“But what it also means is Russia and China – by virtue of their size and their influence – will begin to set some of the rules of the road, on everything from intellectual property rights to how data flows. And that will have remarkably difficult and important implications for American businesses.  China’s ability to demand, for instance, that a software company turn over the keys to their encryption technology is very scary stuff.  If we don’t have rules of the road and can’t leverage China in that way, we could see some sort of retrenchment in the ability of the internet to be a mechanism that works so efficiently.  So there’s an awful lot at play, and an awful lot at stake with regard to the trade agreements.”

Ratcliffe agreed.

“Cybersecurity is national security,” he declared.  “But the internet was built for opportunity, not for security.  So now we have to retrofit all the laws and rules of the road.  And the fact is, we’re playing catch-up when it comes to cybersecurity.”  Referring to the Senate’s consideration of the cybersecurity bill that the House passed last year, he continued:  “I’m expecting broad, bipartisan support for the Senate bill.  This is important.  In Washington, where it’s hard to find bipartisan support, cyber is an issue where I think there is an understanding on both sides of the aisle that we can’t afford not to get along.”

Cybersecurity Ratcliffe 3

The Texas Republican, who served as a U.S. Attorney before his election to the House last year, noted that there is no “silver bullet” when it comes to keeping our cyber networks and critical infrastructure secure.  Rather, Congress should focus on a series of steps aimed at achieving that goal.  To that end, he added that he introduced a plan last month that would authorize the National Computer Forensics Institute to train state and local law enforcement officers, prosecutors, and judges on how to investigate cyber and electronic crimes, conduct computer and mobile device forensic examinations, and respond to network intrusion investigations.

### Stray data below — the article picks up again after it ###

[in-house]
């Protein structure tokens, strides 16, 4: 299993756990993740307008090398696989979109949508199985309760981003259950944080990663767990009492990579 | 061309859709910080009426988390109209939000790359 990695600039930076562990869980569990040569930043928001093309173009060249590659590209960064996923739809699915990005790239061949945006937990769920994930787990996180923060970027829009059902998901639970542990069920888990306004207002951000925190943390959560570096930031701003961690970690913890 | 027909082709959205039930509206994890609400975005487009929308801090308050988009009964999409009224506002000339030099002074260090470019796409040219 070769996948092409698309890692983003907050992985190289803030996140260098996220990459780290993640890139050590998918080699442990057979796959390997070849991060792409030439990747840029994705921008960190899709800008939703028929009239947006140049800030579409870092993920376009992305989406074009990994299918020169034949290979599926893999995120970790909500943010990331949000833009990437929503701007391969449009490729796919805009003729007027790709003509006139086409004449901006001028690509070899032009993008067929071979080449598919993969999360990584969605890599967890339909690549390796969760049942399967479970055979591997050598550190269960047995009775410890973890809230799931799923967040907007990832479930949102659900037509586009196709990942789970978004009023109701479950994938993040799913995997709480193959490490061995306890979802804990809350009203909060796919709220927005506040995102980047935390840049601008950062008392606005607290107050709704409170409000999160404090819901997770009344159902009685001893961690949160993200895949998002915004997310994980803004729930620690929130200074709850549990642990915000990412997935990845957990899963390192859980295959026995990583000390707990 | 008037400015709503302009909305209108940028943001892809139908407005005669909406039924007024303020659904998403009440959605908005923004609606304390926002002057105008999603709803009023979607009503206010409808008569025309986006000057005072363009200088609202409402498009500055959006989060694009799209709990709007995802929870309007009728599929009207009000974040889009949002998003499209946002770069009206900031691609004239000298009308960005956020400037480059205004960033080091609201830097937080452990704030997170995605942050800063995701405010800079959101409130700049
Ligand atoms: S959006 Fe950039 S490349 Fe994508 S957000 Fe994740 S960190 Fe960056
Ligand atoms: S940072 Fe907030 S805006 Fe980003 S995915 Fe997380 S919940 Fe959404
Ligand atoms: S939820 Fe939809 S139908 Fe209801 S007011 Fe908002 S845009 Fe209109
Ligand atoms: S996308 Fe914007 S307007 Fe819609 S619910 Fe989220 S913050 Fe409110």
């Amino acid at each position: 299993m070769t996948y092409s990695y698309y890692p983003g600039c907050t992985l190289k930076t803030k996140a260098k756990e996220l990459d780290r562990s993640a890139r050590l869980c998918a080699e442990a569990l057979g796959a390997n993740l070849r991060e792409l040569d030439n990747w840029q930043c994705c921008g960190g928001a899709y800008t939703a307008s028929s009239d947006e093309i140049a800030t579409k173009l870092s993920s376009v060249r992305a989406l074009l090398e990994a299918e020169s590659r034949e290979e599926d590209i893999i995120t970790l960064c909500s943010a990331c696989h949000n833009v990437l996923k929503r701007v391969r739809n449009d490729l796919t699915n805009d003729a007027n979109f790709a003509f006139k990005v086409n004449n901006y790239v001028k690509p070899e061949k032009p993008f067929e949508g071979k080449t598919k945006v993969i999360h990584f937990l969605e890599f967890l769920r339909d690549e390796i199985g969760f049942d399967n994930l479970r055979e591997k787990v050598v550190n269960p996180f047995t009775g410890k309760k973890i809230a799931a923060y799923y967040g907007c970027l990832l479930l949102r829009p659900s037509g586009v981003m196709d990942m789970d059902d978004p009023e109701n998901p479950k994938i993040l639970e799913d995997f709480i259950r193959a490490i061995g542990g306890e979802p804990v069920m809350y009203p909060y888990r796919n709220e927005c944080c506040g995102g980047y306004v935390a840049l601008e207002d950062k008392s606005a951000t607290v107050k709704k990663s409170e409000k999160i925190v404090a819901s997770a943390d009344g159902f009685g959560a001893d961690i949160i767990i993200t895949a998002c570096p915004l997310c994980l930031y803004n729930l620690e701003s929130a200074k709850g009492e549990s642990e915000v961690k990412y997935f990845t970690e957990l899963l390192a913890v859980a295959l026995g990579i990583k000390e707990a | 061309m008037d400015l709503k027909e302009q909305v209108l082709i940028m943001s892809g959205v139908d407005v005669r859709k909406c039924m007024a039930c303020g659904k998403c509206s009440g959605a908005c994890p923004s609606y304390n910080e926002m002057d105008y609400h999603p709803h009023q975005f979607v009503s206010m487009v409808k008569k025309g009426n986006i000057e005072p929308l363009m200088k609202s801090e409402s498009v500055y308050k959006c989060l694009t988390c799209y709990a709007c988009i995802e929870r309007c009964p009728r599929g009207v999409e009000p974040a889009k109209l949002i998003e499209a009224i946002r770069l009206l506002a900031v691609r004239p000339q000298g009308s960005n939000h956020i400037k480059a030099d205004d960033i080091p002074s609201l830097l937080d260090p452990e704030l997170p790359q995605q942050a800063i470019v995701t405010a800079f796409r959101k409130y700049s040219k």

“With all due respect to the President, who said that global climate change is the biggest threat to our national security,” Ratcliffe stated, “everyone in this room is threatened more by cyber intrusions and events than you are from what’s happening with global climate issues … As unfortunate as it is that the Secretary of Homeland Security and CIA Director have had their email accounts hacked, it underscores the point that everyone’s at risk.  Everyone’s at risk.  And we all need to be united on these issues and united on these fronts in terms of our national security.”

To view the complete remarks of Reps. Neugebauer, Meehan and Ratcliffe before The Ripon Society breakfast discussion yesterday morning, please click on the link below:

The Ripon Society is a public policy organization that was founded in 1962 and takes its name from the town where the Republican Party was born in 1854 – Ripon, Wisconsin. One of the main goals of The Ripon Society is to promote the ideas and principles that have made America great and contributed to the GOP’s success. These ideas include keeping our nation secure, keeping taxes low and having a federal government that is smaller, smarter and more accountable to the people.